The best reality TV producers in the world couldn't create a storyline quite like that of the Burgess family from Dewsbury in England.
The Australian media and by extension the Australian public's fascination with the first family of footy began when Sam was wooed to come to our shores on the set of a Russell Crowe film in 2009 and then upon his arrival set about wooing the Sydney social set.
Such was the interest in Sam's arrival – so poetically described as "the sparkly-eyed man" by Crowe himself – that a camera crew followed almost his every move and a documentary was shown in the week prior to the 2013 NRL Grand Final, somewhat unfortunately the week after the Rabbitohs' exit from the premiership.
Eldest brother Luke soon followed and when the final two pieces of the puzzle turned out to be identical twin little brothers bigger than any brothers have ever been, we fell over ourselves looking for new ways to tell their story.
When Thomas decided to move to Australia in late 2012 the family was reunited and attention soon turned to the possibility that all four could one day play together for the South Sydney Rabbitohs.
That historical moment came in Round 25, 2013 but now with Sam back in England chasing a rugby union dream it is the twins who are left to carry the family's fortunes in the international arena.
Without a tape measure to gauge the two centimetres Thomas has in extra height, dressed in team kit the pair are next to impossible to tell apart.
"I'm rooming with one of them, I still can't tell them apart!" Chris Hill tells NRL.com. "Tom could be sleeping next to me, it could be George; I wouldn't have a clue.
"The only way I can tell them is if they're looking forward, George has got a bent nose, Tom's is not. Simple as that.
"George fancies himself as a good dancer, good mover, Tom's a bit wooden," was the only additional defining quality Hill could offer.
Despite best endeavours to find out in which way they were different – who cries more, who's a better cook, who has the funkier wardrobe – the blunt answer from George was this: "We're pretty similar mate, that's why we're twins."
Which in itself raises the question as to how two elite, professional sportsmen can forge singular identities when even their own teammates can't tell them apart?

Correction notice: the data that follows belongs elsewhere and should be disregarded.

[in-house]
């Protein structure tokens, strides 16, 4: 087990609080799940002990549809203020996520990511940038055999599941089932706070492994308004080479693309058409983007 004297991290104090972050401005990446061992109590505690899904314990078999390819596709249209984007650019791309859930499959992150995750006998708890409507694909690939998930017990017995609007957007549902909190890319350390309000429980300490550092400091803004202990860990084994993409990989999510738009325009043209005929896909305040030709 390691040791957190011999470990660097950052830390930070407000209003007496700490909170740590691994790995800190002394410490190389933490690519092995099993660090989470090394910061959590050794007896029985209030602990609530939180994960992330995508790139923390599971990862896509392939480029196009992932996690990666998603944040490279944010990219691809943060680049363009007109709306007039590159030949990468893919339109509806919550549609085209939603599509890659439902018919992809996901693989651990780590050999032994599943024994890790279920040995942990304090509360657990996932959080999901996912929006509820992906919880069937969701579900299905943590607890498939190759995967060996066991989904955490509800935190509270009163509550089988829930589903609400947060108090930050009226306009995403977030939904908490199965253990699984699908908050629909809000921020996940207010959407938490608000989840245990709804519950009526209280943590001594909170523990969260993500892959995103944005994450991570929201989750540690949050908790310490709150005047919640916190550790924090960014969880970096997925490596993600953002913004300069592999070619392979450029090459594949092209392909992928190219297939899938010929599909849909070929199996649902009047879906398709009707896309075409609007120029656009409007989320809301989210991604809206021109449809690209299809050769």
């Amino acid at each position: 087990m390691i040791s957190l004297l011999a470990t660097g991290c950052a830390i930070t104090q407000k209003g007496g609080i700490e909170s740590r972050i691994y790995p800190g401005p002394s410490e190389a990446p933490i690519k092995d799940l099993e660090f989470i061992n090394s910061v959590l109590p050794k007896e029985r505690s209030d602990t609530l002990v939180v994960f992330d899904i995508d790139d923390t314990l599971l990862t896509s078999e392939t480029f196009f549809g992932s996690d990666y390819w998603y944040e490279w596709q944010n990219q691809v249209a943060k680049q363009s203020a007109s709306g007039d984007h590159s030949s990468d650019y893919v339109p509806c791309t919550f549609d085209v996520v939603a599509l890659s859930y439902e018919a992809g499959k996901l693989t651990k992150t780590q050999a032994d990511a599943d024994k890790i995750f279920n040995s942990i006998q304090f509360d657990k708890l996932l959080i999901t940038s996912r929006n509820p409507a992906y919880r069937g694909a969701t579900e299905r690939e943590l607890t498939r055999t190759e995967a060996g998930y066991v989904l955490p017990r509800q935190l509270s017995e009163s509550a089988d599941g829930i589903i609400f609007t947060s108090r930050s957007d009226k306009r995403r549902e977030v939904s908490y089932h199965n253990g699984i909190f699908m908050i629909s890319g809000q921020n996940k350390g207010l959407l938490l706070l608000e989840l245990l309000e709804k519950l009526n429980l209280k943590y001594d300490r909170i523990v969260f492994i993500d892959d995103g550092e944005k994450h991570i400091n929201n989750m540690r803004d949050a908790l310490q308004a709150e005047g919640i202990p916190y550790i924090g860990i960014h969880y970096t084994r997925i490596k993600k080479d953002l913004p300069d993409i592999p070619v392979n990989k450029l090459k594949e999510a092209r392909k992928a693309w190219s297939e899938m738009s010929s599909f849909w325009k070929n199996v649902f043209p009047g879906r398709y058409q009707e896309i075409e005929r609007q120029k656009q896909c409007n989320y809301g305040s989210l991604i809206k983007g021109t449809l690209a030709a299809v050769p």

Before reuniting the family at Redfern and allowing his mother, Julie, to be around all her four boys again, Thomas had to decide whether to pursue his career with Bradford or seek an opportunity to play alongside his three brothers in the toughest rugby league competition in the world.
Having spent two years as the lone Burgess boy in the northern hemisphere, Thomas knew that by moving to Sydney a large part of him would once again revert to being 'one of the twins'.
"You can't really get too annoyed [about being confused for the other]. It can happen up to 10 or 20 times a day for me sometimes. I get called George probably more than George gets called Thomas because George has been out here longer than me," says Thomas. "I'm used to it now, used to being called George.
"When I lived in the UK for two years without George I got used to being called Thomas again and then I came back out here and started getting called George every day but that's all right, we have a bit of fun with it.
"I had an option to stay in England or an option to give it a shot in Australia but looking back it was a no-brainer for me to come out here and give it a shot.
"It's the best competition in the world for rugby league so for me to improve my game and improve myself as a player I didn't have to think too hard about it. Coming back and rejoining with all my family, my mum moved out with me so we were all reunited so it was a pretty easy decision for me."
In terms of personalities George tends to be the more reserved compared to Thomas, who when the England team were given permission to have a night out on the Gold Coast took the initiative to sort out the venue for all the boys and acted as the 'host with the most'.
They take turns cooking the same meals – "Chicken and veg, the standard footy player's diet"; can succumb to a tear-jerker – "To be honest, on a film, we both have a bit of a cry every now and again" but do have some differences when it comes to their clothing style.
If you see the boys out and one is wearing a New Era snapback cap, that's Tom. If one of them is wearing a shirt that even Thomas describes as "out-there", that's George.
Their point of view differs on whether their mother enjoys the limelight that comes with being the matriarch of a family of physical freaks but both agree that despite losing their father at a young age, they are fortunate to have shared in something rather extraordinary.
"We always talked about it being lads growing up, saying how good would it be to one day all play together and when we got towards it it was a big thing. We're not surprised that the Australian press loved it as well, we loved it," Thomas says.
"It was a frequently asked question when we were growing up, how good would it be if you could all play together at some point," adds George. "We'd always brush it off a little bit and say that it would be cool to do it but you've got to get into the team first and that kind of thing. It just happened naturally for us, we always played in the back garden together as kids and we always loved playing together and being around each other.
"What better way to do it than for a full-time job at a great club like South Sydney."
This story first appeared on NRL.com.